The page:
Hanging out with friends and taking in an event that is full of bikes, good food while meeting new people is always a blast. Often events try to turn all of this into a group ride—taking what was a really great time and turning it into a parade lap that ends in despair.
In the simplest of terms, a group ride is when two or more people ride together. Why more than two? Generally, two riders can stay within sight, can easily be in the same skill category, and are usually well-known friends or at least riding companions. It also follows the old adage—two is company and three is a crowd.
The group rides I stay away from are events that many clubs, organizations, and even riding forums put together. The ones where the skill level of the riders range from the complete novice to a former track day junkie turned supermoto street rider. For the latter, the pace is never fast enough and for the neophyte, the pace is always too fast. (However, the cause that these events support is worthy of our time and resources.)
The number one reason is that they are the least safe riding environment and break almost every good riding habit with their staggered formations—too close following distance and an accordion effect to both acceleration and braking. Find two friends and try to walk in a staggered formation with your hands barely touching. Now walk fast or slow-changing often and stop randomly; see if you can keep within touching distance and not run into each other. Go ahead I will wait here.
It wasn't so easy. Now do that with five other people (or 10 or 20 or 100) on motorcycles that accelerate at different rates, stop at different rates, and with riders who may not be able to ride at a slow speed without doing the duck walk.
Some group rides can be very well organized and run really well. You cannot control all of the riders all of the time. I have been passed in corners, almost run into from the back, got hit on the leg by a passing bike, and crashed during group rides. Most of these were impatient riders who grabbed a bunch of throttle on the straights because the group was too slow for their taste. These invariably were the same riders who made 14 corrections at the next turn and had to practically stop to negotiate a left-right-left "S" bend.
I've had two motorcycle accidents during my riding career that resulted in an injury or a demolished motorcycle. One was caused by poor road conditions in cold weather, the other was on a group ride. The ride was very well organized when we started. People were grouped by skill level and ride leaders were clearly identified, routes were chosen and reviewed. Everything went well until we stopped for a break. The fast guys were antsy, the slow people were slow, and the bulk of the riders were hot and tired, and we were barely halfway done. The other problem with large groups is you underestimate the time it takes to travel. So instead of 30 minutes, it took an hour and a half to reach the stop point.
What went wrong from here is a comedy of disorganization and chaos. The ride leaders were mad because people complained, the complainers were mad because the ride leaders were mad. The slow people wanted to be at the front to slow it down, and the fast guys wanted to go faster. So instead of a plan, everyone mounted up and took off as a group with little or no regard to who slotted in where. The first decreasing radius corner saw it all fall apart.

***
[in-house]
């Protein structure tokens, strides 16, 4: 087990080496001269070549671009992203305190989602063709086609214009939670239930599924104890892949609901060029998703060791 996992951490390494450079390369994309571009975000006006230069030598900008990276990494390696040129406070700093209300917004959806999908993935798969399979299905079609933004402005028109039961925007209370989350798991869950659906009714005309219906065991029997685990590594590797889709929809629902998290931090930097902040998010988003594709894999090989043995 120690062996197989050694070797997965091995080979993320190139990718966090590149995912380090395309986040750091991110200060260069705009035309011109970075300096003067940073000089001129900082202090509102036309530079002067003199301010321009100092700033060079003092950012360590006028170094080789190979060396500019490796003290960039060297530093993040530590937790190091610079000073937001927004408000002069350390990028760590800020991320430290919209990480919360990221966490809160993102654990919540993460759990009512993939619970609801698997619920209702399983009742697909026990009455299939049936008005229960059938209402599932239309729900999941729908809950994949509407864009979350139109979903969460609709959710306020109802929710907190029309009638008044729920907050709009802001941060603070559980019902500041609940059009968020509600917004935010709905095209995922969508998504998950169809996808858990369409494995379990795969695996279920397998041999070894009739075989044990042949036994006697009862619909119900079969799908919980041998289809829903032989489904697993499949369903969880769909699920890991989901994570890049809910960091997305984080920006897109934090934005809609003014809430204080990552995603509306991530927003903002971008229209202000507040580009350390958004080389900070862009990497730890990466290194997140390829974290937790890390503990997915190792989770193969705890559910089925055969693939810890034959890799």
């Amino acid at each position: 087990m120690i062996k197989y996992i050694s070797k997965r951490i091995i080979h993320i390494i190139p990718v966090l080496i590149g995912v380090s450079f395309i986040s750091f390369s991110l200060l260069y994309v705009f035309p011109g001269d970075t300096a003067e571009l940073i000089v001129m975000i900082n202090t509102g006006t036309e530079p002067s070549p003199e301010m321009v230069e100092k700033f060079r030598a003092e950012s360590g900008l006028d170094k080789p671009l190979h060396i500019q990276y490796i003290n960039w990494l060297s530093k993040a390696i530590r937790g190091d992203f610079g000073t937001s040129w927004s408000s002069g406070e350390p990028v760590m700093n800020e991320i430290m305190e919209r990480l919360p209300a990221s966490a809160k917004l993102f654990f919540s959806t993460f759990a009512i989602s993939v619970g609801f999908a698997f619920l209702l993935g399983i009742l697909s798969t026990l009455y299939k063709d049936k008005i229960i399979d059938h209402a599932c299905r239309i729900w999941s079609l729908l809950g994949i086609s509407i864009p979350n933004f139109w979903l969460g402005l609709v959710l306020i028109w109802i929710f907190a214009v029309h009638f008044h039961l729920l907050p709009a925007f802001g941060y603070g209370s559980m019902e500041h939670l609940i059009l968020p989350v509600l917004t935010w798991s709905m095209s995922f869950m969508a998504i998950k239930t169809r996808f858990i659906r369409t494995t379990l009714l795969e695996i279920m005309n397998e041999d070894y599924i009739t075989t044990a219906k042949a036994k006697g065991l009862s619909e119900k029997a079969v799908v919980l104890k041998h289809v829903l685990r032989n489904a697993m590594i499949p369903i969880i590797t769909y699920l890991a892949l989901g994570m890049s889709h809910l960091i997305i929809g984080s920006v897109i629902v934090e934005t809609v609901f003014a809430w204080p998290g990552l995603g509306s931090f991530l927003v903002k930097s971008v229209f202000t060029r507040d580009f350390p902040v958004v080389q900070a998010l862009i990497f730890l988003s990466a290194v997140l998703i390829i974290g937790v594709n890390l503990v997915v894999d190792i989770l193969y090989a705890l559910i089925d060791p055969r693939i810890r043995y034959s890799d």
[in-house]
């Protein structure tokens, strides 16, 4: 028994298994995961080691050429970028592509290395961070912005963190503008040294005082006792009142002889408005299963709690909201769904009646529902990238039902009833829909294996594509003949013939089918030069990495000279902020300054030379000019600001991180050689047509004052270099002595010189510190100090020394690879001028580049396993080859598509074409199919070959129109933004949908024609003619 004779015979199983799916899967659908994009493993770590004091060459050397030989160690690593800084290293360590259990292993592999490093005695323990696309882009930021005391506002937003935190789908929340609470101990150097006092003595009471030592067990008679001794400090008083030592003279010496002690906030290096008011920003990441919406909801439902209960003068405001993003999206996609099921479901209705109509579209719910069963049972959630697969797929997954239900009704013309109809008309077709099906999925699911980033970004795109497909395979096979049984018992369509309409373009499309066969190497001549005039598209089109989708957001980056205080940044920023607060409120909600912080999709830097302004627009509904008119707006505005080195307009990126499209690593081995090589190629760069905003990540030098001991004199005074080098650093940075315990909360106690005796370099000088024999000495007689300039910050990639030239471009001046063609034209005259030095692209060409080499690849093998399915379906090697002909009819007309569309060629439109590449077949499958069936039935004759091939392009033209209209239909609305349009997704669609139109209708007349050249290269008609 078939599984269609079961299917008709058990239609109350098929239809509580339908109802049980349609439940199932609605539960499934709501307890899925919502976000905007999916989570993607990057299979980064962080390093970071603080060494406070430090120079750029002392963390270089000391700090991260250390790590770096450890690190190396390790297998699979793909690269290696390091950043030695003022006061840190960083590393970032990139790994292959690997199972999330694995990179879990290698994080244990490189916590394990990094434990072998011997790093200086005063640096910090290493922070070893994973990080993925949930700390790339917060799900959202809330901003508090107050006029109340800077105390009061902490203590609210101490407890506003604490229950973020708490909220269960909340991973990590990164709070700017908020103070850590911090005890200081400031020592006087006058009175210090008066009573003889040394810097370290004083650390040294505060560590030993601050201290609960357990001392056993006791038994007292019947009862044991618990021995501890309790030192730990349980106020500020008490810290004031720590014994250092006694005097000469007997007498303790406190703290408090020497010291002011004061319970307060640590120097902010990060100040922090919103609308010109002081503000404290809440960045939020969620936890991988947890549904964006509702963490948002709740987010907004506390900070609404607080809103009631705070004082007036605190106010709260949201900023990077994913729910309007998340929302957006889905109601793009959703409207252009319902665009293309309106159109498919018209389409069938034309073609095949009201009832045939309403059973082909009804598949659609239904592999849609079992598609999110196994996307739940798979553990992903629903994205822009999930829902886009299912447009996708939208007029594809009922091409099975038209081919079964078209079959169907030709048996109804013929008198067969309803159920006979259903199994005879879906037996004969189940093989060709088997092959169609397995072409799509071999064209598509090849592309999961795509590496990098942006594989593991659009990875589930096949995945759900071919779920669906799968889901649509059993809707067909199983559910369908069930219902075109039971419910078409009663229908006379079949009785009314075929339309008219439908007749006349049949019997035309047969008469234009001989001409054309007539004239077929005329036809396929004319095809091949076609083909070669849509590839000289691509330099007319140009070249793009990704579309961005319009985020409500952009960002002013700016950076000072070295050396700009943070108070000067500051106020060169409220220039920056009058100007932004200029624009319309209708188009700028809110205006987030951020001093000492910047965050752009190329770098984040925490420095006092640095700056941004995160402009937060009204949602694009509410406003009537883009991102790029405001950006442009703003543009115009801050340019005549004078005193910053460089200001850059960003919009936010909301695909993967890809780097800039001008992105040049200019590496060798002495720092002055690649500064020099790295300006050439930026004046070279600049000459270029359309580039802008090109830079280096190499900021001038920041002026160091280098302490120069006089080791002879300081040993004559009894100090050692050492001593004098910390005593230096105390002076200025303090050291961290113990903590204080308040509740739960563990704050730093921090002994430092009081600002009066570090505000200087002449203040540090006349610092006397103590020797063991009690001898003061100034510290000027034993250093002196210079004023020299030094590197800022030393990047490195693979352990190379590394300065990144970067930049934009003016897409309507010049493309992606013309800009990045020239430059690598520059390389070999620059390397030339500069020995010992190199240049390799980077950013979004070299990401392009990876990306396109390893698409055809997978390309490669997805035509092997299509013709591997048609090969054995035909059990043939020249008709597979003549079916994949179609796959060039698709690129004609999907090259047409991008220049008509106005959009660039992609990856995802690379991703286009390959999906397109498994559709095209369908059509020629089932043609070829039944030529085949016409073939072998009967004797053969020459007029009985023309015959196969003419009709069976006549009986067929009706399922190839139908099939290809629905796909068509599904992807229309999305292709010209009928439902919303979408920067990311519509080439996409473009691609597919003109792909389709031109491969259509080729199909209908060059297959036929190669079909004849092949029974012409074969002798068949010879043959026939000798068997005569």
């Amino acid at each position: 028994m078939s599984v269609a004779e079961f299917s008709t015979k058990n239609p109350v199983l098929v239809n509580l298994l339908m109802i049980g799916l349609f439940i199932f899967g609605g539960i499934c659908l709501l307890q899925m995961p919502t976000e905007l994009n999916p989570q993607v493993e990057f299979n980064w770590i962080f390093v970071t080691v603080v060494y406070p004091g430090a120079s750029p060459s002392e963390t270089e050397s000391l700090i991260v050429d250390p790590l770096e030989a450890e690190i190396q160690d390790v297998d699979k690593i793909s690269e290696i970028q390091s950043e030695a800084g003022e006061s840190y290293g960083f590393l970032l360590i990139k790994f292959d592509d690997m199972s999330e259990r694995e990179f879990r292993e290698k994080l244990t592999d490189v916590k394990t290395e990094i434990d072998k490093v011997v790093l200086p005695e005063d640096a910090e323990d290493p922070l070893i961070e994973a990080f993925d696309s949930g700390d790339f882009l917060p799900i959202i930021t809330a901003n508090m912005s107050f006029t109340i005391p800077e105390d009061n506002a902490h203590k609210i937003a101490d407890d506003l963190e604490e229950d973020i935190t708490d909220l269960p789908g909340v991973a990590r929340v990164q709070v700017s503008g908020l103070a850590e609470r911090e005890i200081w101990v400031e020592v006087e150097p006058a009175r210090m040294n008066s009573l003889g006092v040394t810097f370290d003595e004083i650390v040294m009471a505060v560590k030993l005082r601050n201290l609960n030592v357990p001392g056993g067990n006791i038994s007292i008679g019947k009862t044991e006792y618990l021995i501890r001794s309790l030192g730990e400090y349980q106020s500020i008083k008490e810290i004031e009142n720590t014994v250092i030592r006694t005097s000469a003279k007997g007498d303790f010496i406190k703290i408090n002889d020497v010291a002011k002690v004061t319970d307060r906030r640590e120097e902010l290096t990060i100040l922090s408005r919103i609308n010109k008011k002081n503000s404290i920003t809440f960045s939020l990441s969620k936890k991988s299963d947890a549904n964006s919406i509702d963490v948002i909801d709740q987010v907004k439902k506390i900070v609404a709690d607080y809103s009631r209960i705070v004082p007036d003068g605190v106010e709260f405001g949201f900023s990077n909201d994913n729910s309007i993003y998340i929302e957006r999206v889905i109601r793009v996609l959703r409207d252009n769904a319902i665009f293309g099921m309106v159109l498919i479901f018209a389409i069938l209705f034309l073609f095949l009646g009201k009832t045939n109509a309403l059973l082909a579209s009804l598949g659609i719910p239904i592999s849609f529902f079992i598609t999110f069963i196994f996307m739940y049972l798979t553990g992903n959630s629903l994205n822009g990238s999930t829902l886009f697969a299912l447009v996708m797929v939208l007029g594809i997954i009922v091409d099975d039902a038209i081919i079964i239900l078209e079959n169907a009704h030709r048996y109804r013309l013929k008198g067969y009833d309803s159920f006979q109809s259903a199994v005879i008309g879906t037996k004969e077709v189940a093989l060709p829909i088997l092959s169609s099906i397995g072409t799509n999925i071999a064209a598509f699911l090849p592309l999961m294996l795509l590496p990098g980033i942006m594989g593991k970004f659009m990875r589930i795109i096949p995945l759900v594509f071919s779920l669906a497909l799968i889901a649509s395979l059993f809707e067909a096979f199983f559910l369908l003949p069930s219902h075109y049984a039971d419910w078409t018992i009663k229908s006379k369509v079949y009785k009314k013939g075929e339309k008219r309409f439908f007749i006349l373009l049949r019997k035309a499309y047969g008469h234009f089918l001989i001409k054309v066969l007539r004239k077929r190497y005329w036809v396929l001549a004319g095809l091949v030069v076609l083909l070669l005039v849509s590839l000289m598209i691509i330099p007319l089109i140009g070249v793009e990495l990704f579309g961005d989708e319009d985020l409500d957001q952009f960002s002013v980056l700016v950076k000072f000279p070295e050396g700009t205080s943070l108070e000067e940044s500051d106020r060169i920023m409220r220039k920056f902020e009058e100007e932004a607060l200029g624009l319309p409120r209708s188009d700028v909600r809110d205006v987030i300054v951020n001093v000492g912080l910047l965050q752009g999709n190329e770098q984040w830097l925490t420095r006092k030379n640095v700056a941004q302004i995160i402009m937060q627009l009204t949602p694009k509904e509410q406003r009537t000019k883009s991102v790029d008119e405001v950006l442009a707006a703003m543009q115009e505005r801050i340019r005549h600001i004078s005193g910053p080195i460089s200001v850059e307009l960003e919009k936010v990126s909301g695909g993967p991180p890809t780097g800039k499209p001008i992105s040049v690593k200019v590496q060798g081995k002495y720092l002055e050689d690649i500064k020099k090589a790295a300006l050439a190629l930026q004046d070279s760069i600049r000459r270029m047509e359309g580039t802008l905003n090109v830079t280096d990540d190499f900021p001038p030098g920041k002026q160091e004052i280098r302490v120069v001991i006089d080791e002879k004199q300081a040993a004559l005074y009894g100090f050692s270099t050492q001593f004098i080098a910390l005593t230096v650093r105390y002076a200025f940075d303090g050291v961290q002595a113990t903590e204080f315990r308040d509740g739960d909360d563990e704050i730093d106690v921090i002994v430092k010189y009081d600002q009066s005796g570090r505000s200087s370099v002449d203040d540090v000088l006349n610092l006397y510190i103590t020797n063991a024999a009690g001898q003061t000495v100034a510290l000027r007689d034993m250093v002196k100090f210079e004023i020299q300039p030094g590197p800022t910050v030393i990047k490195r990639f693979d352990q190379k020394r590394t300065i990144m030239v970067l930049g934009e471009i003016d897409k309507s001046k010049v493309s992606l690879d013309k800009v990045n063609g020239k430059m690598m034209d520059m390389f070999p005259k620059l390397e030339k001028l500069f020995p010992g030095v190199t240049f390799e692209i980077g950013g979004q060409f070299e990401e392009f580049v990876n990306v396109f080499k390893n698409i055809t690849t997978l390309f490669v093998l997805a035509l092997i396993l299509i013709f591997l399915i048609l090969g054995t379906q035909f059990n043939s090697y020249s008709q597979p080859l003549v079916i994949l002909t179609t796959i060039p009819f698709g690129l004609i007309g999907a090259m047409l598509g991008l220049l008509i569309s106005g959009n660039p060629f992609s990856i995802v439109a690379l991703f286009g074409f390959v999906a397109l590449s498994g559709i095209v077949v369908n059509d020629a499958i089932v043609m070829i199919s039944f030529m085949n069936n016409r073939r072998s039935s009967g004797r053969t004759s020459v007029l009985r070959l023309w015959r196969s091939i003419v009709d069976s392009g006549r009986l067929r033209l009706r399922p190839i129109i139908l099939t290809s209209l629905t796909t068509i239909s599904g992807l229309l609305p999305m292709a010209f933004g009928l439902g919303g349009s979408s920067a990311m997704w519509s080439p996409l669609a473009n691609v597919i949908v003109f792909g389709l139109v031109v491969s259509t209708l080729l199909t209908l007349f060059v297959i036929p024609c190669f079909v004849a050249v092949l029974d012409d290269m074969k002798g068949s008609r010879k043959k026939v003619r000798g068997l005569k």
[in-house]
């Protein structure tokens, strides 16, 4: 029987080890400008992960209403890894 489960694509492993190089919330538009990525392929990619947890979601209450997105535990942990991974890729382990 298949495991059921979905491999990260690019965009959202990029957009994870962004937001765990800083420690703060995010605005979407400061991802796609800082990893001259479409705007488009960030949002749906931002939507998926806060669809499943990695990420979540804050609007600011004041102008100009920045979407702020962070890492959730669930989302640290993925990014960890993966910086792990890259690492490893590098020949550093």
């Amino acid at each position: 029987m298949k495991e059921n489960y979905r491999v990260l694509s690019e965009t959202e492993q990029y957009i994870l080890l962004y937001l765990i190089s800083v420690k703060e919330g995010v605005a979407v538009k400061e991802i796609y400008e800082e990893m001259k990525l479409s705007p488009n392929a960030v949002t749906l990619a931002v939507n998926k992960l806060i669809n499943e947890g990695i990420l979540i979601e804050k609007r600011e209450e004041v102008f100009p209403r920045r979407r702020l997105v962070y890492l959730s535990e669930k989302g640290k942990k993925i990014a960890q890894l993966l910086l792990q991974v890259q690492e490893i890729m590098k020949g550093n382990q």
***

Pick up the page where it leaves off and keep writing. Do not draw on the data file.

I was fourth in line riding a safe line and easy pace. Two of the three in front of me I knew and were experienced riders who knew the road. The third person in line had a brand new Ducati and significantly less seat time. These are country roads through a state forest area that contains beautiful scenery. We road downhill and hit this magnificent corner with a wide-open view of the bridge over the dam. I have ridden this road many times and it's a hodgepodge of gravel, traffic, and humped center line—so both lanes are cambered towards the road edge. This is where the problem starts.
Rider one totally boned the turn and almost ran off the road to the outside, rider two panicked and stopped in the middle of the road, rider three stopped to the inside but went sideways for some unknown reason. I was stuck in the middle of the turn with tenths of a second and not much room to maneuver. The inside line was gravel and even though I wasn't speeding, I was fast enough to lose traction if I hit it. Option two was to try to limit brake while leaned over and stop in time to miss the Ducati rider. Possible but improbable. I chose option three which was to cross the center line while slowing and leaned over to dodge the bikes in front. As the knight in Indiana Jones said: "You chose poorly." Remember that road crown I mentioned? Yeah I hit that and the back wheel stepped out, stood me straight up and I met the guard rail.
I don't blame the other riders, I don't blame the road, I do blame my decision to ride in a group and for not remembering I didn't know the riders around me or how they react. If I had, I would have left more distance between us and given myself more time to react.
I know the title is a little redundant, but a conclusion must be made. I stopped group riding because I don't enjoy it. Riding a motorcycle is dangerous enough without adding proximity, speed, and incompatible skill levels for hours on end. The multiple screws embedded in my ankle and the corresponding hospital stay serve as a stark reminder of how a minor mistake can be amplified when that close to so many other riders.
Tell us your stories of good or bad group rides in the comments, or as some of you will definitely do—tell me what I did wrong from the comfort of your computer chair. For those that do the group ride, stay tuned for some dos and don'ts in an upcoming article.